Skip to main content
    • Aa
    • Aa
  • Get access
    Check if you have access via personal or institutional login
  • Cited by 6
  • Cited by
    This article has been cited by the following publications. This list is generated based on data provided by CrossRef.

    Park, Eunil Kim, Ki Joon and Kwon, Sang Jib 2016. Attitudes toward biomedical technology and products in South Korea. Health and Technology, Vol. 6, Issue. 2, p. 111.

    Williams-Jones, B. Olivier, C. and Smith, E. 2014. Governing 'dual-use' research in Canada: A policy review. Science and Public Policy, Vol. 41, Issue. 1, p. 76.

    Herrlich, Peter 2013. The responsibility of the scientist. EMBO reports, Vol. 14, Issue. 9, p. 759.

    Selgelid, Michael J. 2013. International Encyclopedia of Ethics.

    Selgelid, Michael J. 2009. Dual-Use Research Codes of Conduct: Lessons from the Life Sciences. NanoEthics, Vol. 3, Issue. 3, p. 175.

    Weir, Lorna and Selgelid, Michael J. 2009. Professionalization as a governance strategy for synthetic biology. Systems and Synthetic Biology, Vol. 3, Issue. 1-4, p. 91.

  • Cambridge Quarterly of Healthcare Ethics, Volume 15, Issue 4
  • October 2006, pp. 432-439

Guidelines to Prevent Malevolent Use of Biomedical Research

  • SHANE K. GREEN (a1) (a2), SARA TAUB (a1) (a3), KARINE MORIN (a1) (a4) and DANIEL HIGGINSON (a1) (a4)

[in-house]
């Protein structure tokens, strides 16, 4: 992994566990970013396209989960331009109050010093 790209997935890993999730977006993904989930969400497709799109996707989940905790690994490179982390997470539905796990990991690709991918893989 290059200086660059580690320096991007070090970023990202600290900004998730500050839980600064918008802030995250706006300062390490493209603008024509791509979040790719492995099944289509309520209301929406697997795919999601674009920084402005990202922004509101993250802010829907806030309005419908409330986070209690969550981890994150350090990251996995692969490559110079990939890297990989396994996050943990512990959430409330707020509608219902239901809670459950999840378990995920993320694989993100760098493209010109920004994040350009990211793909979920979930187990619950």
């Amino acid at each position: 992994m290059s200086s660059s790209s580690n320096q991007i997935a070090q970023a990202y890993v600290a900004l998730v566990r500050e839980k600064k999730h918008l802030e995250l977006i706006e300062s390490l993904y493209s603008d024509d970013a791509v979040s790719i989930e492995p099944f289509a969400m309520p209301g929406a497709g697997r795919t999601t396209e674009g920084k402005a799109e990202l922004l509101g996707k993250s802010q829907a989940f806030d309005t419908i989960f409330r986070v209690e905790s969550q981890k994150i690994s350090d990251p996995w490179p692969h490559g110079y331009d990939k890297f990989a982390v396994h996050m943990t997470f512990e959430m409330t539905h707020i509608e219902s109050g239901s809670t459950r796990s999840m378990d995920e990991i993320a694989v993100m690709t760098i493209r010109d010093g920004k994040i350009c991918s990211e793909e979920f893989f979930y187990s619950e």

• DOI:
  • Published online: 01 October 2006

In February 1975, a group of leading scientists, physicians, and policymakers convened at Asilomar, California, to consider the safety of proceeding with recombinant DNA research. The excitement generated by the promise of this new technology was counterbalanced by concerns regarding dangers that might arise from it, including the potential for accidental release of genetically modified organisms into the environment. Guidelines developed at the conference to direct future research endeavors had several consequences. They permitted research to resume, bringing to an end the voluntary moratorium that the National Academy of Sciences (NAS) had instituted several months earlier. They also served to illustrate that the scientific community was capable of self-governance, thereby securing public trust and persuading Congress not to institute legislative restrictions. Finally, they underscored the importance of weighing unforeseen risks inherent in some research against potential benefits that may arise from these same endeavors.The Council on Ethical and Judicial Affairs of the American Medical Association (AMA) formulates ethical policies for the medical profession through its interpretations of the AMA's Principles of Medical Ethics. The Council at the time this report was adopted consisted of Michael S. Goldrich, M.D. (Chair); Priscilla Ray, M.D. (Vice-Chair); Regina M. Benjamin, M.D., M.B.A.; Daniel Higginson (student member); Mark A. Levine, M.D.; John M. O'Bannon III, M.D.; Robert M. Sade, M.D.; Monique A. Spillman, M.D., Ph.D. (resident member); and Dudley M. Stewart, Jr., M.D.Staff to the Council at the time the report was adopted were Audiey Kao, M.D., Ph.D. (Vice President, Ethics Standards Group); Karine Morin, L.L.M. (Secretary); and Sara Taub, M.Be. Shane K. Green, Ph.D., was a Fellow in the AMA's Institute for Ethics.

Recommend this journal

Email your librarian or administrator to recommend adding this journal to your organisation's collection.

Cambridge Quarterly of Healthcare Ethics
  • ISSN: 0963-1801
  • EISSN: 1469-2147
  • URL: /core/journals/cambridge-quarterly-of-healthcare-ethics
Please enter your name
Please enter a valid email address
Who would you like to send this to? *